How to Record Phone Calls on Your Android Phone – And Is It Legal?


We’ve all had good (and not-so-good) reasons to record phone calls in the past. Maybe your energy provider overcharged you, is dragging its feet about a refund, and you want to gather evidence for a case against them, or perhaps you’re interviewing somebody and want a quick-and-easy way to capture the chat.

Android caters to all your recording needs, but – as you can imagine – there are legal implications to consider when you do this. Here I’ll not only recommend a couple of my favorite call-recording apps but will also inform you of what you need to know on the legal front when doing so.

Call Recorder – ACR

ACR is an excellent free call recording app that you can set to automatically record every call you make. It records calls in the AMR format, which is a bit on the fuzzy side but still captures conversations in a legible enough way.

Quite a lot of the features are locked off from the free version, though if you want to dish out $2.99/£2.49, you’ll get the option to save in different audio formats as well as the ability to receive a prompt before each call you make asking if you want to record it, among other things.


Automatic Call Recorder

My personal favorite, Automatic Call Recorder, has pretty much the same features as ACR, though it lets you save in different audio formats without having to pay for the “Pro” version. It also doesn’t have a permanent icon in the notification menu letting you know that it’s on standby to record your calls, which I like as I’m something of a neat freak in that area.

In addition, you can sync it with your Dropbox or Google Drive account so your recordings automatically get backed up to the Cloud – useful stuff!


The Legal Stuff

And now for the fun bit. Is recording calls legal? On a scale of Bonnie & Clyde to Ned Flanders, just how legal is it? And should you do it?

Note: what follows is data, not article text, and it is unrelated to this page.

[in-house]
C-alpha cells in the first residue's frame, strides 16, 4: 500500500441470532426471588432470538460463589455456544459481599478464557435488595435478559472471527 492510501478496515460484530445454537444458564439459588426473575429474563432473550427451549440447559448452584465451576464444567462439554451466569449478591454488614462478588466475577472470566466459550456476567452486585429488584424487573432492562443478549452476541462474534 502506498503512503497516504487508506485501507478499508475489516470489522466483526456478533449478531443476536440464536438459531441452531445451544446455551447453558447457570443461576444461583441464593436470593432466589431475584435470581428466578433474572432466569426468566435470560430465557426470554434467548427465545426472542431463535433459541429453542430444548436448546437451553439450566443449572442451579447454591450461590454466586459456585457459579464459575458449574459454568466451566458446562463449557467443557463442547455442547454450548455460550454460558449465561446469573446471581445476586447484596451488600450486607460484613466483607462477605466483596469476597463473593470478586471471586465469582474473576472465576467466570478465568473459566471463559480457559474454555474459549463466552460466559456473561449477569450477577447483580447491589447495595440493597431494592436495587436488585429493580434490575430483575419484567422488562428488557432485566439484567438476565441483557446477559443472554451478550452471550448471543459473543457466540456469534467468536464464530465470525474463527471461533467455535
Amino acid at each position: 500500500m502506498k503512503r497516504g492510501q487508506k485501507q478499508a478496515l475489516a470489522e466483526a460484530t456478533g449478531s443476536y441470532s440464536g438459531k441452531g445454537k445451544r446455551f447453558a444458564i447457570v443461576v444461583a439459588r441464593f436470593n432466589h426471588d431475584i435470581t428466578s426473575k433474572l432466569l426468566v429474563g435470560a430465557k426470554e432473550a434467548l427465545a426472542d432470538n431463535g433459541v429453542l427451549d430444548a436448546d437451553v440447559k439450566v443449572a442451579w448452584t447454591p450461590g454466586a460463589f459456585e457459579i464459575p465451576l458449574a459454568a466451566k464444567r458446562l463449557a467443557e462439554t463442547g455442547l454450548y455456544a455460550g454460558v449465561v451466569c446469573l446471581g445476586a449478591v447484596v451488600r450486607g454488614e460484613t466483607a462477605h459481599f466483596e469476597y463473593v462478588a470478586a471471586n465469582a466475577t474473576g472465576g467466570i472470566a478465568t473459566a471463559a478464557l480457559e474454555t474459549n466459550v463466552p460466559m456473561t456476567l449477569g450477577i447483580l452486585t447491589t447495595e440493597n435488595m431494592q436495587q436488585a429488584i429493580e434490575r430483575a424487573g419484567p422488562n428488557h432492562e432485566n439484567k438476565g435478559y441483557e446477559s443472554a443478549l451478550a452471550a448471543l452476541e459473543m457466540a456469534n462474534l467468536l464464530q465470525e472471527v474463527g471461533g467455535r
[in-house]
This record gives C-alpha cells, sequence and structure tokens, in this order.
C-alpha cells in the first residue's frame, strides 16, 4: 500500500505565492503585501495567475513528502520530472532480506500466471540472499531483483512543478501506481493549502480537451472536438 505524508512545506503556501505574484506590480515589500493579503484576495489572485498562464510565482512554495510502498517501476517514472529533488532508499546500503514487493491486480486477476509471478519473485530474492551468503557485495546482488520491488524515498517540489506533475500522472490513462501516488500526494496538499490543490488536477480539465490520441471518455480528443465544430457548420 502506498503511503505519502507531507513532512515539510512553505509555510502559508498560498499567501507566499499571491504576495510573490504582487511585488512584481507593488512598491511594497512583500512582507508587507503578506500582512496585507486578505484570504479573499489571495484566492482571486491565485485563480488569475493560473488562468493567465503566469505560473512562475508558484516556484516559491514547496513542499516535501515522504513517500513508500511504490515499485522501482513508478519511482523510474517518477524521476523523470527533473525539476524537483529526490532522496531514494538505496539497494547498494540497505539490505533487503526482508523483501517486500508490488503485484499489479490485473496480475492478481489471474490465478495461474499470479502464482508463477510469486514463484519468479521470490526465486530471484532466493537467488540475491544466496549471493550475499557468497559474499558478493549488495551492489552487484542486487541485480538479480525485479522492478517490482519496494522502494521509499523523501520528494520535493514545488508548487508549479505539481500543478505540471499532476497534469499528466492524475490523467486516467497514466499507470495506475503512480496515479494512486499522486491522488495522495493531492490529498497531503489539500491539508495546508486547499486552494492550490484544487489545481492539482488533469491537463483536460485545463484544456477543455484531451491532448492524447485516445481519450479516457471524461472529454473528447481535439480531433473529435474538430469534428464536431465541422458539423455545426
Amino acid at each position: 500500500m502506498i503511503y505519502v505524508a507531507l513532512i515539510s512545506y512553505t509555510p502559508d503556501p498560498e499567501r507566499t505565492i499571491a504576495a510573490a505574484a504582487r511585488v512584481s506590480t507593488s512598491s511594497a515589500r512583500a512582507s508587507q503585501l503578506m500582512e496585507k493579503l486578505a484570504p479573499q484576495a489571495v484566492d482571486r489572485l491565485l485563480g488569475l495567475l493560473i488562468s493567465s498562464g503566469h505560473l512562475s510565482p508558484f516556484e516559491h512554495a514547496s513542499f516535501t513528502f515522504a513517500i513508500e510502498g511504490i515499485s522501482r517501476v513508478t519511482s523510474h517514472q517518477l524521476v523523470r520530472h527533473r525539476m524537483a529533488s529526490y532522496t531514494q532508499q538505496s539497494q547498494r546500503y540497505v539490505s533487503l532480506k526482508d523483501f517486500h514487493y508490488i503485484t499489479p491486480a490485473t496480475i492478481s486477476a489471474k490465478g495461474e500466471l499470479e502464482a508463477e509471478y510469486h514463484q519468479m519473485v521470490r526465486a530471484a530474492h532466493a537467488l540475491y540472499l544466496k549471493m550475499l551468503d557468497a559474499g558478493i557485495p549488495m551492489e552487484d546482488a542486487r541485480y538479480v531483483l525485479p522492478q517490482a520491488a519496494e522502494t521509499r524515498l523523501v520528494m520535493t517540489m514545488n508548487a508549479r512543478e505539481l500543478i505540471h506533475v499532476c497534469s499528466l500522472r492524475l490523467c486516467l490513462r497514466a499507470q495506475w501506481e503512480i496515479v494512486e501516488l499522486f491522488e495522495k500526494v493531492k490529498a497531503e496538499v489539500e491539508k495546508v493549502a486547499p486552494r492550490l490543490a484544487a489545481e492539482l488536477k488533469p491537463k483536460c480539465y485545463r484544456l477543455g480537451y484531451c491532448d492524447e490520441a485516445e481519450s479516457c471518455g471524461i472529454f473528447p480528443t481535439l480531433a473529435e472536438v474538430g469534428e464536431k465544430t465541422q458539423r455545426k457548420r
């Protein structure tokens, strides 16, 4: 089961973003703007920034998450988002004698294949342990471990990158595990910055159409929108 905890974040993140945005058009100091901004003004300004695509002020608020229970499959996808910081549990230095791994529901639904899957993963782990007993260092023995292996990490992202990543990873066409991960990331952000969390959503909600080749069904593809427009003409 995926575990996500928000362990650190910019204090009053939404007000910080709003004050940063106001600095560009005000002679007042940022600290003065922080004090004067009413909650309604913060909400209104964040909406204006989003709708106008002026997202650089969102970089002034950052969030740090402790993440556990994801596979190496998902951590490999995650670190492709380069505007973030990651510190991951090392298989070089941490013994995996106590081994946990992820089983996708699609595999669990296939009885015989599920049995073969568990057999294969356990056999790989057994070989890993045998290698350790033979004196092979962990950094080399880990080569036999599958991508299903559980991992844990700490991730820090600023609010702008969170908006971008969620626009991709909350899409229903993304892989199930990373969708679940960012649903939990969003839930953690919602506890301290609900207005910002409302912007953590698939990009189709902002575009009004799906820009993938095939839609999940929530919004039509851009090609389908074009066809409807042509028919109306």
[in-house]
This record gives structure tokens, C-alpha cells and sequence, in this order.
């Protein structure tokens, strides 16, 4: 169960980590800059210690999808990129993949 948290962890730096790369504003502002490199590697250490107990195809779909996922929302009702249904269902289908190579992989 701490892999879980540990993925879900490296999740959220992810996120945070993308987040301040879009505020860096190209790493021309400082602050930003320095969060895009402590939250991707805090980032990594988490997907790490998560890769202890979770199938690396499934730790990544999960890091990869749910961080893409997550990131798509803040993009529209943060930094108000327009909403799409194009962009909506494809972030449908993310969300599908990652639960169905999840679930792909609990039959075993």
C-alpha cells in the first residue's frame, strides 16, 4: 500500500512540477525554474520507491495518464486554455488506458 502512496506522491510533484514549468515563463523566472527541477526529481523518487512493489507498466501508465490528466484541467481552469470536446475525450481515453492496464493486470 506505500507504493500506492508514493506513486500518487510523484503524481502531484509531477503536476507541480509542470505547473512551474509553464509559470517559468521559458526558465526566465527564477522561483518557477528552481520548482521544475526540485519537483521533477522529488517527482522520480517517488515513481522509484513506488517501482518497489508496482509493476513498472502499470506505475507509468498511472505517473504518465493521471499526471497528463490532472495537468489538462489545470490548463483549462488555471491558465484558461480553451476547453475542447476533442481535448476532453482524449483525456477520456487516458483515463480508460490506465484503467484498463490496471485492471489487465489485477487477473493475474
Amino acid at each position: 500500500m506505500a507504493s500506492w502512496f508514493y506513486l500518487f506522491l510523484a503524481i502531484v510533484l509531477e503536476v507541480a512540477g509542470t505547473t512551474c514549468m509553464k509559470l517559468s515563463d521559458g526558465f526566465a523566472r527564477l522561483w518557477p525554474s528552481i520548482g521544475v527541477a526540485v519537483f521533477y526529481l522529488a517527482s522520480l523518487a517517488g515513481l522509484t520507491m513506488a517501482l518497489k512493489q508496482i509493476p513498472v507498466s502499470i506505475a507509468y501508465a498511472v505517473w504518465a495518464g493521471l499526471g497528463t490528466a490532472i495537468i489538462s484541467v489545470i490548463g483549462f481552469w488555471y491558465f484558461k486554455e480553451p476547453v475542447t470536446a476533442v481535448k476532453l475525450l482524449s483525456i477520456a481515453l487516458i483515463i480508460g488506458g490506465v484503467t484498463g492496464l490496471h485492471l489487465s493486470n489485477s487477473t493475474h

This varies from country to country and state to state. While my editorial guidelines won’t allow me to research and write up the laws on a country-by-country basis (much as though I’d love to – honest), I can run through the basics of the legality of call recording in the US and UK.


In the US it’s okay to record phone calls in most states so long as one party consents (and yes, that party can be the person recording). This list, based on this one from the Digital Media Law Project, shows which states require both parties to consent:

  • California
  • Connecticut
  • Florida
  • Maryland
  • Massachusetts
  • Michigan
  • Montana
  • Nevada
  • New Hampshire
  • Pennsylvania
  • Washington

The catch is that even if only the person you’re recording is based in one of the above states, you’re likely to be subject to their laws, so it’s worth knowing their location before you go ahead and start recording.

With that said, there are plenty of stories of customers recording their calls to companies, then playing those recordings back to the company to strengthen their case in a dispute, such as with this example.


Based on information taken from the OFCOM website, it’s perfectly legal for you to record phone calls so long as they’re for your own use and you don’t hand them over to a third party.

So what if you want to use said recordings in court or with the ombudsman? Can you secretly record conversations if it’s for the purposes of resolving a dispute with a company? While it’s not a criminal offence to do this, it falls under civil law and could lead to a claim against you.

However, if you’re secretly recording a chat with a company who’s been giving you bad service and want to pass the information onto OFCOM or to a small claims court, then a judge may accept it as evidence if it’s deemed relevant enough. Journalists can secretly record calls if it’s “in the public interest,” and you could argue that you doing so to expose poor customer service is also in the public interest.

In other words, it could and logically should work in your favor, but as you’re technically entering tenuous legal territory, there’s always a slight risk that you could be infringing on the recordee’s rights (though this is likely to apply more to individuals than big companies).


The laws surrounding call recording don’t take too much consideration of the increasingly common situation of customers taking up disputes against companies. But in today’s interconnected world, a company’s image counts for a lot, and when beleaguered customers have made their disputes public by uploading call recordings online, the companies tend to take the PR-friendly apologetic approach instead of smacking the customer with a lawsuit.

So in short, if you feel your consumer rights are being infringed upon, call recordings can be a handy weapon, despite the legal questions surrounding them.

Image credit: P012309PS-0373

Robert Zak
Robert Zak

Content Manager at Make Tech Easier. Enjoys Android, Windows, and tinkering with retro console emulation to breaking point.

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